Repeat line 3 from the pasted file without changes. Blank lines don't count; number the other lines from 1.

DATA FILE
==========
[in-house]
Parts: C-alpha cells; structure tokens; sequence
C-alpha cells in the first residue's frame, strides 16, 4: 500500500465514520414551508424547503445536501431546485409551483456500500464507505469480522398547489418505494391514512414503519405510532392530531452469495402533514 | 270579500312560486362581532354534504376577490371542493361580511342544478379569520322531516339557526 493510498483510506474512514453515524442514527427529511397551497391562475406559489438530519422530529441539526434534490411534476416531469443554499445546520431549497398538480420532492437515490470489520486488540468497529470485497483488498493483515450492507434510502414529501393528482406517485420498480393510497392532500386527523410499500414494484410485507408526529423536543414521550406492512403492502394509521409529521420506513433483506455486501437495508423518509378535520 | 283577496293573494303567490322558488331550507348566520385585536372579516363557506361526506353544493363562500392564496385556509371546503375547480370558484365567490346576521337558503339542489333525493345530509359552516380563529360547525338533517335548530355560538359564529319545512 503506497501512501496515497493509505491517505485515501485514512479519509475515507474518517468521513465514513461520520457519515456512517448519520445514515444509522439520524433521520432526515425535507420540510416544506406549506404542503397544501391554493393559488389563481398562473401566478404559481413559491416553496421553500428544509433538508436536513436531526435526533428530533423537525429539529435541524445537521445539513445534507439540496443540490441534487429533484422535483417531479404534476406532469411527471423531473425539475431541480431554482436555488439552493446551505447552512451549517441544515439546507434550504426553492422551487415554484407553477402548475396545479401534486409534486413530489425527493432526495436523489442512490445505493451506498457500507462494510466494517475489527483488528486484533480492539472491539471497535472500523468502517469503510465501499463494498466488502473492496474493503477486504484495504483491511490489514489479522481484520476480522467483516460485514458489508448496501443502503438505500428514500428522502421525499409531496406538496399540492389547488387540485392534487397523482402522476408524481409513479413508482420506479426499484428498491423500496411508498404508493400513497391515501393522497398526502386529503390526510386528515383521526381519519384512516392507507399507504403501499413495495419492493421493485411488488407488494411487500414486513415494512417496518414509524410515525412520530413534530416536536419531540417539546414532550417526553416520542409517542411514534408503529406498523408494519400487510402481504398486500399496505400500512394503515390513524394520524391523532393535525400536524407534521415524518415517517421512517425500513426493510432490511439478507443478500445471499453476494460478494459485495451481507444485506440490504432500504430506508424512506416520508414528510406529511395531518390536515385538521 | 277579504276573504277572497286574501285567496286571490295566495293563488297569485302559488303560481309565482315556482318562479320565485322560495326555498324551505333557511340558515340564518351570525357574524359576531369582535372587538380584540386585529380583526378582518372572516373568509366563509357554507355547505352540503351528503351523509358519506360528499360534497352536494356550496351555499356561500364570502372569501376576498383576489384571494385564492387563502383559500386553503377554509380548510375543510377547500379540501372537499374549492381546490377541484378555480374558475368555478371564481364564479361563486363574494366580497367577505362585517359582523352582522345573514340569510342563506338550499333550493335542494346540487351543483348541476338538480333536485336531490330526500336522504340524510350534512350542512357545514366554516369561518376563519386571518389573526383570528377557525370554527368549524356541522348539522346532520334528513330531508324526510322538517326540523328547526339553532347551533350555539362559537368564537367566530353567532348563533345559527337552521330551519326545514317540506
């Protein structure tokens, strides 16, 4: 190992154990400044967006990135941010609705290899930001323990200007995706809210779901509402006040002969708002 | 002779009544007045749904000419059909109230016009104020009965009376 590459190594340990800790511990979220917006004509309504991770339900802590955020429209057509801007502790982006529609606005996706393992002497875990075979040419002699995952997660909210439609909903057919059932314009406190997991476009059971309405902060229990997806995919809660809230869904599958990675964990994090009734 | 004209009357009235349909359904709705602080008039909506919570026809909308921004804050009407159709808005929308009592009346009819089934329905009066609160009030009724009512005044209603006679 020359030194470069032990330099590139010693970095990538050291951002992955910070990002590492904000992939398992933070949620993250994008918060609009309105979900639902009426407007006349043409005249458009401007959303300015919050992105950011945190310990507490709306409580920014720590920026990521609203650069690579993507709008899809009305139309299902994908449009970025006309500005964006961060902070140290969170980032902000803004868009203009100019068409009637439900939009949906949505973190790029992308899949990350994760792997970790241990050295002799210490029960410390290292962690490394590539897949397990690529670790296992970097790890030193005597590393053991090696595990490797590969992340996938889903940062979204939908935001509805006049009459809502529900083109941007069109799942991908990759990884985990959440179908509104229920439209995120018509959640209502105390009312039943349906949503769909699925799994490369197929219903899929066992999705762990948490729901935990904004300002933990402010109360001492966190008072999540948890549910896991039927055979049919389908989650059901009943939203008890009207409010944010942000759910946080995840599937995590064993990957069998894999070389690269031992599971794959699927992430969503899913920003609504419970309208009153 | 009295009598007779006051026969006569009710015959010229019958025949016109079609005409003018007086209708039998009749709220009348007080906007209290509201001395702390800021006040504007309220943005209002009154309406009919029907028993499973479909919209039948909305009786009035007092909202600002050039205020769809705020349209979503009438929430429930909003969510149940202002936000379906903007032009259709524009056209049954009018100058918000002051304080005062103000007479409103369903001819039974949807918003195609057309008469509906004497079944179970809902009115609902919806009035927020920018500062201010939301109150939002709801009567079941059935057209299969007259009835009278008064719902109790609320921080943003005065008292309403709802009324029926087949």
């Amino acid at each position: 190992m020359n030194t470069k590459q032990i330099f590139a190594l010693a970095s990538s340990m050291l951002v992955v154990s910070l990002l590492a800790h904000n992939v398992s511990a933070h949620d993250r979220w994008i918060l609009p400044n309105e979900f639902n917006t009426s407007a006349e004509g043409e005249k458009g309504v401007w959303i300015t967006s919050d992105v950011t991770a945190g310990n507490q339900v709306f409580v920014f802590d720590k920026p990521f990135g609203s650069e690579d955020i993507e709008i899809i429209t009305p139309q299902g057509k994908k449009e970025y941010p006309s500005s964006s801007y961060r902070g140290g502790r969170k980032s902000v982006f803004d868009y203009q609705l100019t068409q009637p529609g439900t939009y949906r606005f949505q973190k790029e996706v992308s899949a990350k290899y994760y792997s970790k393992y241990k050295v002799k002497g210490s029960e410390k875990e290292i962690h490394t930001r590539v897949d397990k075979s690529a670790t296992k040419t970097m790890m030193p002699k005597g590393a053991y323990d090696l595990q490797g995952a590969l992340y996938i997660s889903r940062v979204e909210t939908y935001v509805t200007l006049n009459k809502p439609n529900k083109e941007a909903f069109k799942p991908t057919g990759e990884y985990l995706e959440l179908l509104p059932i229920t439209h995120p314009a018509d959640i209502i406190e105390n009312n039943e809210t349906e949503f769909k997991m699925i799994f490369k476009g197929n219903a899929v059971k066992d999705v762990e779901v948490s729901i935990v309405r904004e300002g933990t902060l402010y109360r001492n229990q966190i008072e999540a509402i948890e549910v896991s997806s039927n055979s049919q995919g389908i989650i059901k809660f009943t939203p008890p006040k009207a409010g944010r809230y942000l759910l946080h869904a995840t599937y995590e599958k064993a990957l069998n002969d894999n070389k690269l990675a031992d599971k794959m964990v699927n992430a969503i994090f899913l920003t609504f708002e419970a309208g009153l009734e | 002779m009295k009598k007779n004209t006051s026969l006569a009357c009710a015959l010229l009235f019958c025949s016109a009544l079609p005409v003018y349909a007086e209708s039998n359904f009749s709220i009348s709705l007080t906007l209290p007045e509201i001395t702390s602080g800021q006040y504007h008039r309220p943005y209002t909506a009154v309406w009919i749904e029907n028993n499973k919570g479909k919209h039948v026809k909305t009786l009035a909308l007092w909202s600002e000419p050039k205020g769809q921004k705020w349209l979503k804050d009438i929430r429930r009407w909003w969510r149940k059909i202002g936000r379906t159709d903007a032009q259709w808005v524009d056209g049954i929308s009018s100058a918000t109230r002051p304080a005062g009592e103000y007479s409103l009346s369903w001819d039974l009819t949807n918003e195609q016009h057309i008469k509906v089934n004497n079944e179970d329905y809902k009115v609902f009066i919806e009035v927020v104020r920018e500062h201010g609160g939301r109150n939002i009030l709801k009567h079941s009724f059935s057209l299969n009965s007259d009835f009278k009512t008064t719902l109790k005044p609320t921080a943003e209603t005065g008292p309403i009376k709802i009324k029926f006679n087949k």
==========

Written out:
C-alpha cells in the first residue's frame, strides 16, 4: 500500500465514520414551508424547503445536501431546485409551483456500500464507505469480522398547489418505494391514512414503519405510532392530531452469495402533514 | 270579500312560486362581532354534504376577490371542493361580511342544478379569520322531516339557526 493510498483510506474512514453515524442514527427529511397551497391562475406559489438530519422530529441539526434534490411534476416531469443554499445546520431549497398538480420532492437515490470489520486488540468497529470485497483488498493483515450492507434510502414529501393528482406517485420498480393510497392532500386527523410499500414494484410485507408526529423536543414521550406492512403492502394509521409529521420506513433483506455486501437495508423518509378535520 | 283577496293573494303567490322558488331550507348566520385585536372579516363557506361526506353544493363562500392564496385556509371546503375547480370558484365567490346576521337558503339542489333525493345530509359552516380563529360547525338533517335548530355560538359564529319545512 503506497501512501496515497493509505491517505485515501485514512479519509475515507474518517468521513465514513461520520457519515456512517448519520445514515444509522439520524433521520432526515425535507420540510416544506406549506404542503397544501391554493393559488389563481398562473401566478404559481413559491416553496421553500428544509433538508436536513436531526435526533428530533423537525429539529435541524445537521445539513445534507439540496443540490441534487429533484422535483417531479404534476406532469411527471423531473425539475431541480431554482436555488439552493446551505447552512451549517441544515439546507434550504426553492422551487415554484407553477402548475396545479401534486409534486413530489425527493432526495436523489442512490445505493451506498457500507462494510466494517475489527483488528486484533480492539472491539471497535472500523468502517469503510465501499463494498466488502473492496474493503477486504484495504483491511490489514489479522481484520476480522467483516460485514458489508448496501443502503438505500428514500428522502421525499409531496406538496399540492389547488387540485392534487397523482402522476408524481409513479413508482420506479426499484428498491423500496411508498404508493400513497391515501393522497398526502386529503390526510386528515383521526381519519384512516392507507399507504403501499413495495419492493421493485411488488407488494411487500414486513415494512417496518414509524410515525412520530413534530416536536419531540417539546414532550417526553416520542409517542411514534408503529406498523408494519400487510402481504398486500399496505400500512394503515390513524394520524391523532393535525400536524407534521415524518415517517421512517425500513426493510432490511439478507443478500445471499453476494460478494459485495451481507444485506440490504432500504430506508424512506416520508414528510406529511395531518390536515385538521 | 277579504276573504277572497286574501285567496286571490295566495293563488297569485302559488303560481309565482315556482318562479320565485322560495326555498324551505333557511340558515340564518351570525357574524359576531369582535372587538380584540386585529380583526378582518372572516373568509366563509357554507355547505352540503351528503351523509358519506360528499360534497352536494356550496351555499356561500364570502372569501376576498383576489384571494385564492387563502383559500386553503377554509380548510375543510377547500379540501372537499374549492381546490377541484378555480374558475368555478371564481364564479361563486363574494366580497367577505362585517359582523352582522345573514340569510342563506338550499333550493335542494346540487351543483348541476338538480333536485336531490330526500336522504340524510350534512350542512357545514366554516369561518376563519386571518389573526383570528377557525370554527368549524356541522348539522346532520334528513330531508324526510322538517326540523328547526339553532347551533350555539362559537368564537367566530353567532348563533345559527337552521330551519326545514317540506